Speaking of malicious prosecutions…

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Robert Dow Jr.

Federal Bar Association

Judge Robert Dow Jr.

Regardless of whether U.S. District Court Judge Robert M. Dow Jr. was on firm ground last week when he denied a motion to dismiss a $40 million civil suit stemming from the supposed malicious prosecution of Alstory Simon for an infamous double murder, the ruling — right or wrong — begs a crucial question: Can a prosecution that rested on overwhelming evidence of guilt be construed as malicious?

Alstory Simon

Alstory Simon

The answer, of course, in the end surely will be that it cannot.

But evidence of Simon’s guilt was not the issue before Judge Dow last week; in deciding whether to dismiss a case, a judge is required to accept factual allegations in the complaint as true. In giving a green light to the suit against Northwestern University, former Professor David Protess, and private investigator Paul J. Ciolino, Dow held only that the alleged facts, if true, constituted a plausible cause of action.

Any forthcoming objective assessment of the facts, however, surely will find them wanting — leaving nothing remotely resembling reasonable doubt that Simon shot Jerry Hillard, 18, and Marilyn Green, 19, to death in a dispute over a drug debt in the wee hours of August 15, 1982, in Washington Park on the South Side of Chicago.

There is no credible evidence to the contrary — despite an elaborate propaganda campaign orchestrated by a three avaricious, agenda-driven lawyers who represent Simon — James G. Sotos, Terry A. Ekl, and Andrew M. Hale, who have dedicated their careers to representing police officers accused of torture and framing innocent civilians.

The trio contend that Hillard and Green were slain not by Simon, but by Anthony Porter, who was convicted of the crime in 1983 and came within two days of execution in 1998 before he was exonerated and pardoned based on innocence.

The propaganda campaign comprises a book called “Justice Perverted” written by a former Chicago Tribune reporter William Crawford and published by a vanity press, a deceitful documentary called “A Murder in the Park” based on Crawford’s book and financed by Hale, and a wrongheaded, if not disingenuous, decision by Cook County State’s Attorney Anita Alvarez to cut short a 37-year prison sentence Simon received after pleading guilty to the crime in 1999.

Simon’s suit, like the book, documentary, and Alvarez’s action, rests on an implausible notion that Protess and Ciolino, who worked on wrongful conviction cases with Protess and his students, somehow tricked Simon into falsely confessing, supposedly by promising him that he might share in the proceeds from a prospective book and movie deal — no money down, of course.

The suit goes on to surmise that Protess and Ciolino set about framing Simon and freeing Porter to advance both the drive to abolish the Illinois death penalty and their reputations as champions of the innocent.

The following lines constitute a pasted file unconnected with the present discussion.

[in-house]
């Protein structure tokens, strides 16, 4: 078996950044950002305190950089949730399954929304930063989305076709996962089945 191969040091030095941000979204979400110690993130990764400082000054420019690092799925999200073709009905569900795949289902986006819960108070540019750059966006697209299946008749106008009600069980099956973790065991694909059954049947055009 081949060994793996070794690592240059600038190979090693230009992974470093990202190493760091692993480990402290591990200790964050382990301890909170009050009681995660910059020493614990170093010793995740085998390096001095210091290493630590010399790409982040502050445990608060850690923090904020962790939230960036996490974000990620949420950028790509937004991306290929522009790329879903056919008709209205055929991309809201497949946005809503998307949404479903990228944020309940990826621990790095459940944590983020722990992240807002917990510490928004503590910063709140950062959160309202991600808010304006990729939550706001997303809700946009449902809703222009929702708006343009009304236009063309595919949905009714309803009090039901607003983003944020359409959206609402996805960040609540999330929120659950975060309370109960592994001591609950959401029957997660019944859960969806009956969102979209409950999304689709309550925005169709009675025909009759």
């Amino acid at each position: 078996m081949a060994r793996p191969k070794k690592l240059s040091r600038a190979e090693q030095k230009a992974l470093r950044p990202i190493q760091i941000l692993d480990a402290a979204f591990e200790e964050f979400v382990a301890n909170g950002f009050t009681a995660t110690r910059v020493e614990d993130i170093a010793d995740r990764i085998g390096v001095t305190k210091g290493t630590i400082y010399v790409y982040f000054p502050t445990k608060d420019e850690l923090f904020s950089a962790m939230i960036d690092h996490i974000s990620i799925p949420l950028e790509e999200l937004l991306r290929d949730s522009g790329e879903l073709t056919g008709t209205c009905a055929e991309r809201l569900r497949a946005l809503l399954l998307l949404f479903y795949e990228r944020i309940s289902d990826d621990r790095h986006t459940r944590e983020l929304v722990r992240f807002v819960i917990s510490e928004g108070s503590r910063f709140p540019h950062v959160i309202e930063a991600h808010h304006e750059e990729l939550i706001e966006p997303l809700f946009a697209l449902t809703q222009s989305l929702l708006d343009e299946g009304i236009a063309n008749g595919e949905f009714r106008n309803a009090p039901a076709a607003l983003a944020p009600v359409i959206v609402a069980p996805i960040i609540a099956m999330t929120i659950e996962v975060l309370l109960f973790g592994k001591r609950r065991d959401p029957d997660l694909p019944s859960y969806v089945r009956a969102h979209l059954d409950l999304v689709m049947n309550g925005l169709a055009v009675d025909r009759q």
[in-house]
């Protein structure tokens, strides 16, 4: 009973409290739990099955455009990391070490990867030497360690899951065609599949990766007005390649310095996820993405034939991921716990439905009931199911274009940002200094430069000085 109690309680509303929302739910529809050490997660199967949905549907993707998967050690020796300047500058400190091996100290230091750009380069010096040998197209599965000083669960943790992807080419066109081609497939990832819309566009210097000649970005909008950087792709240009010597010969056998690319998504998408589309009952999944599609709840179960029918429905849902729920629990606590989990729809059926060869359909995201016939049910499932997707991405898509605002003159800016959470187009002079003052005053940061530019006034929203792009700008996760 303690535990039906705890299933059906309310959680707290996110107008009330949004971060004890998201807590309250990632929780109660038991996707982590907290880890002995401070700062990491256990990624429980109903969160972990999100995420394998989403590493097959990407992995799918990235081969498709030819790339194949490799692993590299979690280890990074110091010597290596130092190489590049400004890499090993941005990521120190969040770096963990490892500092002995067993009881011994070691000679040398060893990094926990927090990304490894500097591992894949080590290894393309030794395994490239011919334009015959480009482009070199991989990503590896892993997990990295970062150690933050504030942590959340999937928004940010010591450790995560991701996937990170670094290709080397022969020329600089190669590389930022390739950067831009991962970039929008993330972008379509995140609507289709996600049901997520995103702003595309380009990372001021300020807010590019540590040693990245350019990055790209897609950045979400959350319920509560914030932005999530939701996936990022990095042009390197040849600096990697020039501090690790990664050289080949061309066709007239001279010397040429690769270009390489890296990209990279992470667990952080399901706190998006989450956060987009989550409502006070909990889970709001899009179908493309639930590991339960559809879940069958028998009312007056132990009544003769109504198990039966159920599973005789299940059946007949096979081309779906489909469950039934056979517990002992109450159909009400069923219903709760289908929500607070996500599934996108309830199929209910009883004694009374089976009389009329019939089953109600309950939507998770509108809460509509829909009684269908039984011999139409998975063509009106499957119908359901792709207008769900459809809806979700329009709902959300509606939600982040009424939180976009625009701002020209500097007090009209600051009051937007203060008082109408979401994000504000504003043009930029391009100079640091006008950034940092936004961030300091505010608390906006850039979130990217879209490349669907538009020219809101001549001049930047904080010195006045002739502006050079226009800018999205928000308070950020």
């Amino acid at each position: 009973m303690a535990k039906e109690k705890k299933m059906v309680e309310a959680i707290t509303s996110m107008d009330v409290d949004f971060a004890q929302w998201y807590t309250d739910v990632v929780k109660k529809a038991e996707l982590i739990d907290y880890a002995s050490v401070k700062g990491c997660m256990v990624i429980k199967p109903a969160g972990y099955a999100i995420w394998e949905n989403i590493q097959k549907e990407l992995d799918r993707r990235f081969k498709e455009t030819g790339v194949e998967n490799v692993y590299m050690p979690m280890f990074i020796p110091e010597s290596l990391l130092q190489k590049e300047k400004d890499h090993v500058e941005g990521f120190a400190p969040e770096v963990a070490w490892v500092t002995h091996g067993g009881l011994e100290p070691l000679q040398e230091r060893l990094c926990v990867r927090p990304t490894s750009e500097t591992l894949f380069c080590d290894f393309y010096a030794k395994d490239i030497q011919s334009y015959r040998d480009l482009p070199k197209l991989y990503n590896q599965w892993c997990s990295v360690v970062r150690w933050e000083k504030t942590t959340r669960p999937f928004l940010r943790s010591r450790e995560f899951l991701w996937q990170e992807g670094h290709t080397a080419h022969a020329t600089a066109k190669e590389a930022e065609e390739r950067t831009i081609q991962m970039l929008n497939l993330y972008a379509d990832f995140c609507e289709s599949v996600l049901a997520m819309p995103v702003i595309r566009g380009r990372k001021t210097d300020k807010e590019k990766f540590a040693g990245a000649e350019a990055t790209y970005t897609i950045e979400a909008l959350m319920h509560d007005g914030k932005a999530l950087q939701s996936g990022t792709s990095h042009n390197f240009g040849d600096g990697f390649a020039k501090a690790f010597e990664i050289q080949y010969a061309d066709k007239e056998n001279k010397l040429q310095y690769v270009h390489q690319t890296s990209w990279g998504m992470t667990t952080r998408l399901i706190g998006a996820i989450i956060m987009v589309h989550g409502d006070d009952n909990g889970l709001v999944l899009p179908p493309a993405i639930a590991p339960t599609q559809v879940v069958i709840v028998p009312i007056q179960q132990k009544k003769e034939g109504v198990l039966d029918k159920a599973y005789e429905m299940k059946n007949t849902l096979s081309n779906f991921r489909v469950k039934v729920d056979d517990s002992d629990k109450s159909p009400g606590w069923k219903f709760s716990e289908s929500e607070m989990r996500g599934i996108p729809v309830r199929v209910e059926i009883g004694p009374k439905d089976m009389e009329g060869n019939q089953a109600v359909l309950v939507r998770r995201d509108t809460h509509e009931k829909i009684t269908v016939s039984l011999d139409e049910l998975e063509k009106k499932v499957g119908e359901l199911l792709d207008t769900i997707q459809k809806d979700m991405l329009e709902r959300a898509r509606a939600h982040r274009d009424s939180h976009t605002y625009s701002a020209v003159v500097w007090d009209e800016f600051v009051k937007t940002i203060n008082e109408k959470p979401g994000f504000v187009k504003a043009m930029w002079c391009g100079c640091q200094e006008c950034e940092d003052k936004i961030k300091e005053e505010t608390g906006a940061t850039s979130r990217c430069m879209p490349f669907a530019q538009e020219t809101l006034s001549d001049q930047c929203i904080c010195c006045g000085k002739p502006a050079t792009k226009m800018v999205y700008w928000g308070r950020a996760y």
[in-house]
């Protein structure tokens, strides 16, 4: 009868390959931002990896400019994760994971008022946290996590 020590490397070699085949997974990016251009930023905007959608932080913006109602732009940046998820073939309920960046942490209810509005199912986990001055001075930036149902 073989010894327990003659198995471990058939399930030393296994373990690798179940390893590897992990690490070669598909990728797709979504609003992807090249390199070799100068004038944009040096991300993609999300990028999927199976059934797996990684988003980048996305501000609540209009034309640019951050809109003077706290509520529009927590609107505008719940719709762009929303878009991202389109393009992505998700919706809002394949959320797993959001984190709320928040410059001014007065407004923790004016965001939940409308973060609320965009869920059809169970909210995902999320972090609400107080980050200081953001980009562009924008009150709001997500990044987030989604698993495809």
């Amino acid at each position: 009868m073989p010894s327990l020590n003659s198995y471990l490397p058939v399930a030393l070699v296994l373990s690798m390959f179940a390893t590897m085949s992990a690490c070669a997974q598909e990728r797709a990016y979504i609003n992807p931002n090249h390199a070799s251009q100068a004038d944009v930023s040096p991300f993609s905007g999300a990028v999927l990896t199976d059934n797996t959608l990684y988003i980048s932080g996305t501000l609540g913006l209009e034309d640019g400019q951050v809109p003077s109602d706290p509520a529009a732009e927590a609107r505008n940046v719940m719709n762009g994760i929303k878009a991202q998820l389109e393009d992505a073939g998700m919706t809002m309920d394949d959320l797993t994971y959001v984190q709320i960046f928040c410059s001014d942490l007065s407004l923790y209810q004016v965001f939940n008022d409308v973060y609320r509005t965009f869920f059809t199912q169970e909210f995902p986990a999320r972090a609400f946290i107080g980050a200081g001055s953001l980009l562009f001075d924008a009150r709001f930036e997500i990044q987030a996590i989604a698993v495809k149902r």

Northwestern University, the lead, deep-pocketed defendant in Simon’s suit, is alleged to have known about unethical conduct by Protess and Ciolino stemming from their work on a previous case but to have ignored the situation — so as not to jeopardize millions of dollars flowing into university coffers from donors enthralled with the success of Protess, his students, and Ciolino in exonerating wrongfully convicted men and women.

Although the co-defendants’ attorneys hoped that Dow would throw out the case last week, that he did not may well have set the stage for a long-overdue airing of evidence that promises to leave no reasonable doubt that Simon — not Porter — murdered Jerry Hillard and Marilyn Green.

A crime investigation gone awry

Upon learning of the murders, Ofra Green, Marilyn’s mother, told police that in all likelihood the killer was Simon, who along with his wife, Inez Jackson, had been in a heated dispute with Jerry over drug money the evening preceding the victims’ deaths.

Rather than pursuing Simon, however, police focused on Porter, who was implicated in the crime — dubiously — by an eyewitness: William Taylor, who had been swimming in the Washington Park pool when the murders occurred and initially told police that he had not seen the killer, but changed his story after 17 hours of grilling, belatedly identifying Porter.

Police cursorily interviewed Simon and Inez Jackson, who denied having been in Washington Park with Hillard and Green — a denial that Simon now acknowledges was false, as did his former wife before her death of natural causes. In its current incarnation, the story is that the four were drinking in the park but parted before Porter happened along and shot the victims to death.

Promptly thereafter Simon left Chicago, moving to Milwaukee — where he would become a prime suspect in the murder of a man named Felix Alfonso Bello, who, like Hillard and Green, had been shot with a .38-caliber weapon.

Porter’s surrender and conviction

When Porter learned that he was a suspect, he surrendered to Chicago police, professing innocence, but was charged with slaying Hillard and Green.

Although Porter qualified for representation by a public defender, his family thought — unwisely it would turn out— that he would be better off with private counsel; the family retained private attorney Akim Gursel, promising to pay him $10,000. But when only $3,000 was forthcoming, Gursel stopped investigating Porter’s innocence claim.